Make it clear within the cost section of your sales proposal that your pricing is open to discussion. This gives you wriggle room if you have any dithering clients that are put off by your prices.
Finally, be sure to include your costs after you’ve outlined your solution and its benefits, not before. This helps keep in mind the potential value that your business can deliver to the prospect.
9. End with a compelling call-to-action
A call-to-action (CTA) is an essential part of your sales proposal structure.
A strong CTA literally tells your prospect what to do next. Use positive, encouraging language that doesn’t leave room for doubt — assume they accept your sales proposal. If you sound uncertain, your potential client will be uncertain too.
As with everything else in your sales proposal, your CTA should be tailored to your prospect. If you know your potential new client prefers in-person meetings, invite them to set up a meeting via your calendar. Or, if you know they need to have an internal check-in prior to agreeing, let them know you’re available if they need you to jump on.
Finally, remember this: the best CTAs are clear, concise and commanding. Bear this in mind when writing yours, and your sales proposal will have a greater impact as a result.
How to Handle Indecisive Clients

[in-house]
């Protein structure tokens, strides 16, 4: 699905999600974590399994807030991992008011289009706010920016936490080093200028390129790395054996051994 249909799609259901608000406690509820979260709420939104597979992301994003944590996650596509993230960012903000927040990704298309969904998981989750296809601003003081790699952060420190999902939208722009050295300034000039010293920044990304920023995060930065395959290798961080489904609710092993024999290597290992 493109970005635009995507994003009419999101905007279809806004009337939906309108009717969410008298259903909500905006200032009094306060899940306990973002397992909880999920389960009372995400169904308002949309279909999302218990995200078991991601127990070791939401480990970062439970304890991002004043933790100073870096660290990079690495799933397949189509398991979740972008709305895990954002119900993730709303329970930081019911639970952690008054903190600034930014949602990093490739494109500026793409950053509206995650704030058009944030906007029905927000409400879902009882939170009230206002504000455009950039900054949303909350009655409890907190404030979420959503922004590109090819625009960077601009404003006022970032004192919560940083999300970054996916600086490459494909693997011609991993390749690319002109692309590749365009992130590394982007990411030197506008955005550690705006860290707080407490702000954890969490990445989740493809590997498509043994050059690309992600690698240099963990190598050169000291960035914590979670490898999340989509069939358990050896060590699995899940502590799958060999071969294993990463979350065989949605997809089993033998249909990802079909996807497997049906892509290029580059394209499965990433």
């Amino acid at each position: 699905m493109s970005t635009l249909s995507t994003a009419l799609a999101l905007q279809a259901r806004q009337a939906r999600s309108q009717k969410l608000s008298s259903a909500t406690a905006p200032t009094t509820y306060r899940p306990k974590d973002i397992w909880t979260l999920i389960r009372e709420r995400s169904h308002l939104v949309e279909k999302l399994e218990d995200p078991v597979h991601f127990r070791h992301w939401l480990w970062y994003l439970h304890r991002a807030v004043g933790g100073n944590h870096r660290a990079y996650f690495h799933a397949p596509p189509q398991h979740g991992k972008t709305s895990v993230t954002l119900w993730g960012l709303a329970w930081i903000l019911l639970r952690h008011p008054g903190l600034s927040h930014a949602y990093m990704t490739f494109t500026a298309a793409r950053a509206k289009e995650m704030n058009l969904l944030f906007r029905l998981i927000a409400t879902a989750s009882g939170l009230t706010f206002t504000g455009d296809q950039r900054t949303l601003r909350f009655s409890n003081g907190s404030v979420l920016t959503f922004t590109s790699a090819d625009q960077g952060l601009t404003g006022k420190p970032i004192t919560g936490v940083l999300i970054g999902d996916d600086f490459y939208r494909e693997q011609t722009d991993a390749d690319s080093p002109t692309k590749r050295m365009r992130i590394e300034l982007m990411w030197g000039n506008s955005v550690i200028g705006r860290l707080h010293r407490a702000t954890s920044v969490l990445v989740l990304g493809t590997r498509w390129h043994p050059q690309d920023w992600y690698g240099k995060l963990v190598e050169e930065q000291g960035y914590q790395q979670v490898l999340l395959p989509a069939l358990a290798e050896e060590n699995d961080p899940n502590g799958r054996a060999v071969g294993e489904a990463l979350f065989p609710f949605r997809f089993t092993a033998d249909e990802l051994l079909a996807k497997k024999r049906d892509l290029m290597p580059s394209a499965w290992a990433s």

In an ideal world, your potential client would be eager to start working with you after reading your stellar sales proposal. But the fact is, you will more than likely encounter more than a few indecisive prospects who need that extra bit of convincing to be won over.
This can be tricky — but it’s not impossible.
Start by being confident in yourself and your solution. Use definite words like “will” and “does”, rather than uncertain terms such as “could” or “might” (where appropriate, of course). Words matter, and strong language builds confidence. Don’t leave room for doubt in your abilities.
Lean on data. Data is hard to argue with and, as in the aforementioned SEO agency example, translating hard data into tangible benefits for your prospect adds weight to your sales proposal.
Anticipate the kind of questions your prospective client might have about your proposal and take steps to answer them clearly and concisely.